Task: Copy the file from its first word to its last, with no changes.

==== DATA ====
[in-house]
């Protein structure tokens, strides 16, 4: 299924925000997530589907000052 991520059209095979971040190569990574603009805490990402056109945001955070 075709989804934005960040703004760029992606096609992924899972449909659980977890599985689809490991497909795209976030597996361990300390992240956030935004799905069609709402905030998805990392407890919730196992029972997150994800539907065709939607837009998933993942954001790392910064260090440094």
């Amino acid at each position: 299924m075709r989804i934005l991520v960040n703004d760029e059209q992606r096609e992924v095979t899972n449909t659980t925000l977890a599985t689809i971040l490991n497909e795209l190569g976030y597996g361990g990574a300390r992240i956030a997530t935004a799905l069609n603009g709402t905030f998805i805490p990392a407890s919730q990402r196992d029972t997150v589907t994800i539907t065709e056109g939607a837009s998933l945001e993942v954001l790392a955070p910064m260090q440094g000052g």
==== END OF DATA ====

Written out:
[in-house]
């Protein structure tokens, strides 16, 4: 299924925000997530589907000052 991520059209095979971040190569990574603009805490990402056109945001955070 075709989804934005960040703004760029992606096609992924899972449909659980977890599985689809490991497909795209976030597996361990300390992240956030935004799905069609709402905030998805990392407890919730196992029972997150994800539907065709939607837009998933993942954001790392910064260090440094």
């Amino acid at each position: 299924m075709r989804i934005l991520v960040n703004d760029e059209q992606r096609e992924v095979t899972n449909t659980t925000l977890a599985t689809i971040l490991n497909e795209l190569g976030y597996g361990g990574a300390r992240i956030a997530t935004a799905l069609n603009g709402t905030f998805i805490p990392a407890s919730q990402r196992d029972t997150v589907t994800i539907t065709e056109g939607a837009s998933l945001e993942v954001l790392a955070p910064m260090q440094g000052g």